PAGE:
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Maggie Foyer: Hot Hip Hop in London

The hottest dance ticket in London this last month was ZooNation’s, Some Like it Hip Hop that has been packing in wildly enthusiastic crowds of young people at the Peacock Theatre.

ZooNation is making a fine art form from hip hop: a story-line that chimes with contemporary issues is resolved to total satisfaction as the bad guy reforms, the cross-dressing is sorted and couples are paired up in partnership with music by DJ Walde and Josh Cohen, and a top quality design team.

Kate Prince. Photo ZooNation

Kate Prince. Photo ZooNation

Kate Prince, who previously produced and co-choreographed the smash hit, Into the Hoods has done it again. Bringing together the best hip hop talent, including Lizzie Gough and Tommy Franzén of TV So You Think You Can Dance fame and Teneisha Bonner (Nurse Rached in Bounce’s Insane in the Brain).

Prince has put together a phenomenal dance show where hip hop virtuosity is taken to new creative lengths and the energy is sufficient to drive the national grid. There is a revisionist nod and a wink to Billy Wilder’s Some Like it Hot in the dormitory scene where the cross dressing/ undressing scene echoes the night on the train, but this show stands on its own feet, full of originality and humour.

Tommy Franzén. Photographer Andrew Meyers, tommy franzen.se

Tommy Franzén. Photographer Andrew Meyers, tommy franzen.se

Swedish dancer, Tommy Frantzén is heaven; combining a teddy bear charm with Fred Astaire dance talent. You just know he’ll get the girl, the bubbly Jo-Jo played by Gough, because he’s simply the best.

Jo-Jo’s partner in their adventure into the male world is Kerri played by Bonner and they make an almost convincing moustachioed and suited couple.

Bonner with the looks and stature of Naomi Campbell, is not your stereotype street dancer but her lithe body is a combination of rubber and steel that makes the impossible seem standard.

The rest of the cast, an international mix of varied dance backgrounds certainly don’t disappoint and the finale where every dancer gets an individual showing had the audience roaring their delight.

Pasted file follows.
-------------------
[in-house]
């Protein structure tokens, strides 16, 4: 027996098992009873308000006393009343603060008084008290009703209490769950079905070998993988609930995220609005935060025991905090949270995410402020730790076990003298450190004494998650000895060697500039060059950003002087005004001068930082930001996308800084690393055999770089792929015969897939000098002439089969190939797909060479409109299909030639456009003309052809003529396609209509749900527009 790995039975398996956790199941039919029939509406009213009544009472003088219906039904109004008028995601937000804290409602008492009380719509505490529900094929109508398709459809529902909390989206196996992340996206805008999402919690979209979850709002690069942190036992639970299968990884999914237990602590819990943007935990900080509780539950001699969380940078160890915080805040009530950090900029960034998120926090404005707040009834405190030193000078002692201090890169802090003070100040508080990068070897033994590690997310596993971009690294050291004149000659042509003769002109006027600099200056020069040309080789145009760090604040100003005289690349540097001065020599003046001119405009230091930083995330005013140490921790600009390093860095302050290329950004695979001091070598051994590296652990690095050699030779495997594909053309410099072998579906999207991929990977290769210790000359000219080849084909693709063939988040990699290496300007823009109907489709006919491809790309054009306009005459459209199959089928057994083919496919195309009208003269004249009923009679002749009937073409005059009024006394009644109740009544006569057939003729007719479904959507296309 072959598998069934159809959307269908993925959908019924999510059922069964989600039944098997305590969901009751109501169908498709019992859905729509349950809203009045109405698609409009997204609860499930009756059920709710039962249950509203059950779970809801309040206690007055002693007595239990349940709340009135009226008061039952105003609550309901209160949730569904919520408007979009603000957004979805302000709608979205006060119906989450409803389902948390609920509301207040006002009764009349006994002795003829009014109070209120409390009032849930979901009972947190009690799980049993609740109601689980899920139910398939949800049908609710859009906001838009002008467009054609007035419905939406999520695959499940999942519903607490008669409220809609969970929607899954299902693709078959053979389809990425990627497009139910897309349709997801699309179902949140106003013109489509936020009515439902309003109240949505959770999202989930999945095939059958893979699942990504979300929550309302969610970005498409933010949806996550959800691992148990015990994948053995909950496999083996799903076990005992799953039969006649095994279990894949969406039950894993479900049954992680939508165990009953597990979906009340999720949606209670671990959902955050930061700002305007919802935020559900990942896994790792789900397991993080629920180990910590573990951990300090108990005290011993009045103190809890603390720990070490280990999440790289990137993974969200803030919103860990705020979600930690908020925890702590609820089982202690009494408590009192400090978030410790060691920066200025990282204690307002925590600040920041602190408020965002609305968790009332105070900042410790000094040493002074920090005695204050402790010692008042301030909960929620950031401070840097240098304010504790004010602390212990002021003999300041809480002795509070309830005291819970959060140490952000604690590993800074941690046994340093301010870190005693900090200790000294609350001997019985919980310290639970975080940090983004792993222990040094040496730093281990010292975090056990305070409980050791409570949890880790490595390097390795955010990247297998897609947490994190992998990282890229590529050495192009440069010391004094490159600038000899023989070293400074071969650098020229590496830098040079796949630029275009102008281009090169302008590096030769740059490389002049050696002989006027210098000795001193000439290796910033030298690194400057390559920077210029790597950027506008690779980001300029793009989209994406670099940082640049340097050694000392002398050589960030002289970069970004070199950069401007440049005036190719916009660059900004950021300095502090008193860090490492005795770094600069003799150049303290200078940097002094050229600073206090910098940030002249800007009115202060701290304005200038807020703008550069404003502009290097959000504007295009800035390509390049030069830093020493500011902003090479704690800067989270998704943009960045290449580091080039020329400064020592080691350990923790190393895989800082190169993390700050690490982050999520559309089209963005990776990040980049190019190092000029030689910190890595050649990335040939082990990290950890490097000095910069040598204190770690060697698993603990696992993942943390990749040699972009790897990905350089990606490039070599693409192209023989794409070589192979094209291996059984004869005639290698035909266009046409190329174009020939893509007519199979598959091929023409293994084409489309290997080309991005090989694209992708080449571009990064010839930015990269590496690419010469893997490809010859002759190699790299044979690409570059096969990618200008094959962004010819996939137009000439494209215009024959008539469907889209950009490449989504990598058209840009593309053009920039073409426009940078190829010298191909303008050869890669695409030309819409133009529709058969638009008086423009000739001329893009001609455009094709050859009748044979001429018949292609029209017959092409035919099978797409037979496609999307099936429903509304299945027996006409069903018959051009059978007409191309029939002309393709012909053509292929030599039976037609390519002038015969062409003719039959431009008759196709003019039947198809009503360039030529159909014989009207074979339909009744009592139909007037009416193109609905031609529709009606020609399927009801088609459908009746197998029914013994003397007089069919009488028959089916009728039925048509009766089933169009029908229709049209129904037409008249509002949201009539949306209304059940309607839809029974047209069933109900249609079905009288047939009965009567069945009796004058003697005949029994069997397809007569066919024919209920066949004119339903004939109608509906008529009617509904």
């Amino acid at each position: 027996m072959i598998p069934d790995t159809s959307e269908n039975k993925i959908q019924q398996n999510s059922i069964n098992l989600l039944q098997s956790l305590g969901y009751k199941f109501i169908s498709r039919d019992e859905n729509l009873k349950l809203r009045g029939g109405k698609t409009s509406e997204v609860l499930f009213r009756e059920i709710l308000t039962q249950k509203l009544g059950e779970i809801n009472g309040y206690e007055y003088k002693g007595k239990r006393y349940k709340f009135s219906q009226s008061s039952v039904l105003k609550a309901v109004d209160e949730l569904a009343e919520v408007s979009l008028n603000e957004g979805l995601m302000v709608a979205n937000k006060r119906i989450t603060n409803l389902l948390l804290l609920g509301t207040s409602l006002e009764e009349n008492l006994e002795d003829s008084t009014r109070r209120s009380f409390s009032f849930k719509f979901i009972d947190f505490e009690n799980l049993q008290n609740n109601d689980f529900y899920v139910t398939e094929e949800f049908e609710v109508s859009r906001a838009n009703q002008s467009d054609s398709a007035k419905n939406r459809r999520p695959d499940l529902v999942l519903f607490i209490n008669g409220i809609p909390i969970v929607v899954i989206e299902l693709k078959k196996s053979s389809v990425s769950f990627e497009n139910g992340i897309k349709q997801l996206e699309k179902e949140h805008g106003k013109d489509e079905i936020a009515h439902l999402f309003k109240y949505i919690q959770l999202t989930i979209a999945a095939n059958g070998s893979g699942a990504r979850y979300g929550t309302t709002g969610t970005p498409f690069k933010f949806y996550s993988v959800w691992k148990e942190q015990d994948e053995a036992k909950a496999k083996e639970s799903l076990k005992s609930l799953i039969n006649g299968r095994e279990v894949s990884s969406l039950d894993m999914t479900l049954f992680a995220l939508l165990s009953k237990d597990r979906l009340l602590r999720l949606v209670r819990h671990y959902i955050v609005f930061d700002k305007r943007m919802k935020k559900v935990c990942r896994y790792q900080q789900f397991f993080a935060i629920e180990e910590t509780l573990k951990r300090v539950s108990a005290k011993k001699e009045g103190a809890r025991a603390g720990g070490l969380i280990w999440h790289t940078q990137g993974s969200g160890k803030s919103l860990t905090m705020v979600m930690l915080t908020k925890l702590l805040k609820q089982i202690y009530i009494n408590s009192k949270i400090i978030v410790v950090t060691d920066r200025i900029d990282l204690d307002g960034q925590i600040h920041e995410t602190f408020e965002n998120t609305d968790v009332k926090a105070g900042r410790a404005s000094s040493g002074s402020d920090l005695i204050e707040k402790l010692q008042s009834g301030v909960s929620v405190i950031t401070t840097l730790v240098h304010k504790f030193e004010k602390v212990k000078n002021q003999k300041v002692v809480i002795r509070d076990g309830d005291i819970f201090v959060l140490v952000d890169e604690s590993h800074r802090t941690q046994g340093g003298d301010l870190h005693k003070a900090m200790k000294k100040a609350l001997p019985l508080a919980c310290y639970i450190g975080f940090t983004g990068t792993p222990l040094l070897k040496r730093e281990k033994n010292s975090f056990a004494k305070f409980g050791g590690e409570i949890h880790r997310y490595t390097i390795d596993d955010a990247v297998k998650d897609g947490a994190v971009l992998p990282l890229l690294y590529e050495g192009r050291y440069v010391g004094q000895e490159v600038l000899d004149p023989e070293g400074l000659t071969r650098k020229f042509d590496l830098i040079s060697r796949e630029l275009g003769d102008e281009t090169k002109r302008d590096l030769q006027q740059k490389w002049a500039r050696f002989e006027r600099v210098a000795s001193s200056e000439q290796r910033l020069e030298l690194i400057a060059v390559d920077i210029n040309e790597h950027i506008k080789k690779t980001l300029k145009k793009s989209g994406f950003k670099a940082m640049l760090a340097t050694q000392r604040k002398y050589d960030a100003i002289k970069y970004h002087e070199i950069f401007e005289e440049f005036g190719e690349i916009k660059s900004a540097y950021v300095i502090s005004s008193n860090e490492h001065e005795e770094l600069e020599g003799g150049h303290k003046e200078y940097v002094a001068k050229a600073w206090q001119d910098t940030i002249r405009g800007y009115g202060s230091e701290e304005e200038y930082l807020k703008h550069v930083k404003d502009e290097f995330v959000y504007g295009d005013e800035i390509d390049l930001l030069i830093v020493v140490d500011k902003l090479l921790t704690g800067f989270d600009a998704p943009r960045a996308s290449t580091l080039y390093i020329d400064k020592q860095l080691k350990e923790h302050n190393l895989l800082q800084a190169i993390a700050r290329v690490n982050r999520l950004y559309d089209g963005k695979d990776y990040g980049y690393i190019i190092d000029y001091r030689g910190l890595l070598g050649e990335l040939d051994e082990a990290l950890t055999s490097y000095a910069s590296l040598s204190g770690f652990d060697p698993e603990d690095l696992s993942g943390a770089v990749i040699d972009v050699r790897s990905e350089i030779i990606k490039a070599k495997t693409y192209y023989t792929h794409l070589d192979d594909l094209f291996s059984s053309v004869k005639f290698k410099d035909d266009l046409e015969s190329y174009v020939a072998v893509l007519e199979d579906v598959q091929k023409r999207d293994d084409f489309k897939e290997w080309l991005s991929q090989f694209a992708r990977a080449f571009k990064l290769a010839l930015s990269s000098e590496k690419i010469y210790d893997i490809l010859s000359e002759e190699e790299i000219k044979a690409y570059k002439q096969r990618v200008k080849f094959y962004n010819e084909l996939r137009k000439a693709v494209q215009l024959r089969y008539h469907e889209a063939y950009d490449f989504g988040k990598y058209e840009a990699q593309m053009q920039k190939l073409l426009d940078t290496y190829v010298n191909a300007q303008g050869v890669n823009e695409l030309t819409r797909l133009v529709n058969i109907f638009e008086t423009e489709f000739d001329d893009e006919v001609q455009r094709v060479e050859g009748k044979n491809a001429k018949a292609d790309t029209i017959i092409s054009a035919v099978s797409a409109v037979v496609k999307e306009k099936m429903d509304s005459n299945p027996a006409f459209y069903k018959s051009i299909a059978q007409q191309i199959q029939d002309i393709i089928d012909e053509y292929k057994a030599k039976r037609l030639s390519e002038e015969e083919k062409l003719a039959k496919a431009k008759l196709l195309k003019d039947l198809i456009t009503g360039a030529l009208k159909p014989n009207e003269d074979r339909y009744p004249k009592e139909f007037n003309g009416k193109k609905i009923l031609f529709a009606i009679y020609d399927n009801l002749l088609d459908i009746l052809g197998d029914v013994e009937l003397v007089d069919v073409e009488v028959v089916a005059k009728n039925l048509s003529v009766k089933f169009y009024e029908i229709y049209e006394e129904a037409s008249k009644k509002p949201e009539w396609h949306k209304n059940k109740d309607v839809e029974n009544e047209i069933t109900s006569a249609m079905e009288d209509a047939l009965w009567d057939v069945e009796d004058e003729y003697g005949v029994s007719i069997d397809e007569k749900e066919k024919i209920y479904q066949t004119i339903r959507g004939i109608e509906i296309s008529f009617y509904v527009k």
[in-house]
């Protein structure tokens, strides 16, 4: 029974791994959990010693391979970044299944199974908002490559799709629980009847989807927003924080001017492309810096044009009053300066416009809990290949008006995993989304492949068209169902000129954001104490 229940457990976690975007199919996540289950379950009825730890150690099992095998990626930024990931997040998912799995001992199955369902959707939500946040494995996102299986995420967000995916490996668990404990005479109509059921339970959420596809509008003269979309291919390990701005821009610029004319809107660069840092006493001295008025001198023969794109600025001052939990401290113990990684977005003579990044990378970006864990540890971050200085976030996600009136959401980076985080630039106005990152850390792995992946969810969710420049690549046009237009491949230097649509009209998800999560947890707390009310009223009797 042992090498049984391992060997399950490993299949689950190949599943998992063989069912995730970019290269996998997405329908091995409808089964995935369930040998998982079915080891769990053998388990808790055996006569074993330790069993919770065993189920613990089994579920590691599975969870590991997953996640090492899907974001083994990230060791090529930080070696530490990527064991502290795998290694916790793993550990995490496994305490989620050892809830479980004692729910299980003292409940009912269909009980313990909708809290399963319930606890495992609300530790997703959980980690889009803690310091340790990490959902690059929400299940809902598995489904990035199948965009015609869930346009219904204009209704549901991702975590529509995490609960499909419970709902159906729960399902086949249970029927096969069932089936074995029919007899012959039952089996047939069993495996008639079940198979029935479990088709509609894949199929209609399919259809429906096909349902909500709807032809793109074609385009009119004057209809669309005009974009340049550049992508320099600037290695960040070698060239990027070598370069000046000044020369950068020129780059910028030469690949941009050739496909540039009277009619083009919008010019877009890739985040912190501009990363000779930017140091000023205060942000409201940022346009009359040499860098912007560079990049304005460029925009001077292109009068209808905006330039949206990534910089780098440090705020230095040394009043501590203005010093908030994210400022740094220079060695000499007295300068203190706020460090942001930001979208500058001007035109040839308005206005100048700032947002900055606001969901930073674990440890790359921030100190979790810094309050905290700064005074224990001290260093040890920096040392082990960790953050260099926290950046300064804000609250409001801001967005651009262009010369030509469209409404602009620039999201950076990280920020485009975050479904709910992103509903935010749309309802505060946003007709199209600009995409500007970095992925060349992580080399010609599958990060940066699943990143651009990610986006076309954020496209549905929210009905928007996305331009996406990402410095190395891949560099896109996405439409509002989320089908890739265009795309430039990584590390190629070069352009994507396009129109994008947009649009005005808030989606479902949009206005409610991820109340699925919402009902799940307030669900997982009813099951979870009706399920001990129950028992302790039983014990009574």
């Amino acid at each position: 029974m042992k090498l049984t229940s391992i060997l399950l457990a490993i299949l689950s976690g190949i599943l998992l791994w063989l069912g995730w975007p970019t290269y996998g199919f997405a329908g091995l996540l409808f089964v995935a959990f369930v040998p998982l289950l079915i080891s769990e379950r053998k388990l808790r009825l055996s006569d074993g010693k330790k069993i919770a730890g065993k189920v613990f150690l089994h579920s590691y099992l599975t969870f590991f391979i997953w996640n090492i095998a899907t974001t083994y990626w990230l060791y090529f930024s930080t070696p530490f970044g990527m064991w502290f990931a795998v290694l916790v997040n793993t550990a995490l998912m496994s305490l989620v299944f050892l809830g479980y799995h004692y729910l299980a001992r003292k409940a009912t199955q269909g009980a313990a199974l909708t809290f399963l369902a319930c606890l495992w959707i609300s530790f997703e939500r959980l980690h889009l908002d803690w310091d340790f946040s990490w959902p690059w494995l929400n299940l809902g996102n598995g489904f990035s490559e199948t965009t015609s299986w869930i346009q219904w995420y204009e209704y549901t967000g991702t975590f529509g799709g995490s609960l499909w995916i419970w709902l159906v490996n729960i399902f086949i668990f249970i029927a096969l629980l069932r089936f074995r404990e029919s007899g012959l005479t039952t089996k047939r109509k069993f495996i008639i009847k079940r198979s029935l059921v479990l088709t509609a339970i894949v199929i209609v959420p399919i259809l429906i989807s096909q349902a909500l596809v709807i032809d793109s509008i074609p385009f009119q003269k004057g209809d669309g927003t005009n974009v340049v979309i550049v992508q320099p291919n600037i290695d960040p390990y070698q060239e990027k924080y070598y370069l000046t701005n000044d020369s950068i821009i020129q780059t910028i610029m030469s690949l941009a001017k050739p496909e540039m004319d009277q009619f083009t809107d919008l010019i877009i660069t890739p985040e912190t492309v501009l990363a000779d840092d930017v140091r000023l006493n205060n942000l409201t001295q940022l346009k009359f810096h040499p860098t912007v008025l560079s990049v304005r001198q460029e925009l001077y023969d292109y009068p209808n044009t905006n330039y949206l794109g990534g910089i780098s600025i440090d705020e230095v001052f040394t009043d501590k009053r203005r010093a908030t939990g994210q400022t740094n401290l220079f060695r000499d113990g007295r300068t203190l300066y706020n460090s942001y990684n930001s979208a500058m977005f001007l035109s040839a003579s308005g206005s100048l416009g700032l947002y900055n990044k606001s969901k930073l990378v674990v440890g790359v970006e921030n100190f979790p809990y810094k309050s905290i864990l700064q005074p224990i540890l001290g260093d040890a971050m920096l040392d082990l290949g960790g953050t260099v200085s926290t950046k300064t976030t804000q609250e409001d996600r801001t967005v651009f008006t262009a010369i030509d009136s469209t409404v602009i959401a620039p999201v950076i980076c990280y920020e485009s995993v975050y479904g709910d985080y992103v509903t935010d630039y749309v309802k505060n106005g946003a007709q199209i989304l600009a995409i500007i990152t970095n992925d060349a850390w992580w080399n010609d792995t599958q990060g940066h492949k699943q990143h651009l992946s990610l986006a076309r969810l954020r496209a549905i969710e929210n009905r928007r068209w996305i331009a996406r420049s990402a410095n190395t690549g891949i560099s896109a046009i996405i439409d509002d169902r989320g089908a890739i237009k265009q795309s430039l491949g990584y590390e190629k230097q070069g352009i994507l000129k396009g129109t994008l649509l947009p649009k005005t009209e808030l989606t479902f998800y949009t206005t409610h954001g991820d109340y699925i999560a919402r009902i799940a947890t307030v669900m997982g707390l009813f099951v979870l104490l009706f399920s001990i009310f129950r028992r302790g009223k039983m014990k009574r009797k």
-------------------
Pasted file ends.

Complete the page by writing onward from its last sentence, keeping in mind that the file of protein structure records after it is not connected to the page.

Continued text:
Scottish Ballet's Eve Mutso and Owen Thorne in Kings 2 Ends. Photographer Andrew Ross

Scottish Ballet's Eve Mutso and Owen Thorne in Kings 2 Ends. Photographer Andrew Ross

Smallest and most innovative
At Sadler’s Wells Theatre, Scottish Ballet, who recently celebrated their 40th anniversary presented a double bill. The smallest and most innovative of the British classical companies, they can be relied on to bring an interesting programme and this visit was no exception with a premiere from Jorma Elo teamed with Kenneth MacMillan’s Song of the Earth.  Elo’s Kings 2 Ends bore his trademark idiosyncrasies: ballet steps taken to places they had never been before, a brilliant use of colour and amazing bursts of virtuosity. Elo uses the surprisingly effective partnership of Steve Reich’s Double Sextet and Mozart’s Violin Concerto No 1, innovative costuming by Yumiko Takeshima and Jordan Tuinman designs and lighting are the final complement.  

Eve Mutso bookended the work opening and closing the action with her persuasive presence, but it was the men who bagged the best of the choreography in high flying moments that bristled with electricity. The women looked somewhat underpowered and I can’t help thinking that working on pointe would have given them the necessary edge. But despite the quibbles, it is a satisfying work and a welcome addition to the repertoire.

Scottish Ballet in MacMillans Song of the Earth. Photographer Andrew Ross

Scottish Ballet in MacMillans Song of the Earth. Photographer Andrew Ross

MacMillan wrote his Song of the Earth for Stuttgart Ballet when the Opera House in London refused to contemplate a ballet to Mahler’s song cycle. It remains a great work that has seen a pedigree stream of brilliant interpreters. Victor Zarallo was a powerful Messenger of Death but it was Tomomi Sato, delicate and strong, who captured the inner stillness with her intense focus complemented by her linear beauty and musical precision.  Partnered by Christopher Harrison, they brought the ballet to a moving climax. An added pleasure was the thrilling voice of mezzo-soprano Karen Cargill.

The company have just announced the appointment of Christopher Hampson as their new artistic director from September 2012. He will take over from Ashley Page who has led the company for the last nine years.

Alex Hyde, Anjali Dance Co. Photographer Jo Allen

Alex Hyde, Anjali Dance Co. Photographer Jo Allen

Against All Odds
In an outer London theatre Anjali Dance Company presented a double bill. This is a brave venture; a small company of dancers all with learning disabilities who have kept afloat for ten years against impossible odds.

Unexploded Stories gave the dancers a chance to express their alter egos, dreams and desires in eccentric solos while Fruit for Thought, choreographed by resident choreographer Aya Kobayashi is a bittersweet mix of horticulture and philosophy.

It is a gem; inventive, funny and a fine vehicle for the dancers.

Maggie Foyer
2 December 2011
Jag ville bara dansa
NorrDans
Dans i Nord
GöteborgsOperan

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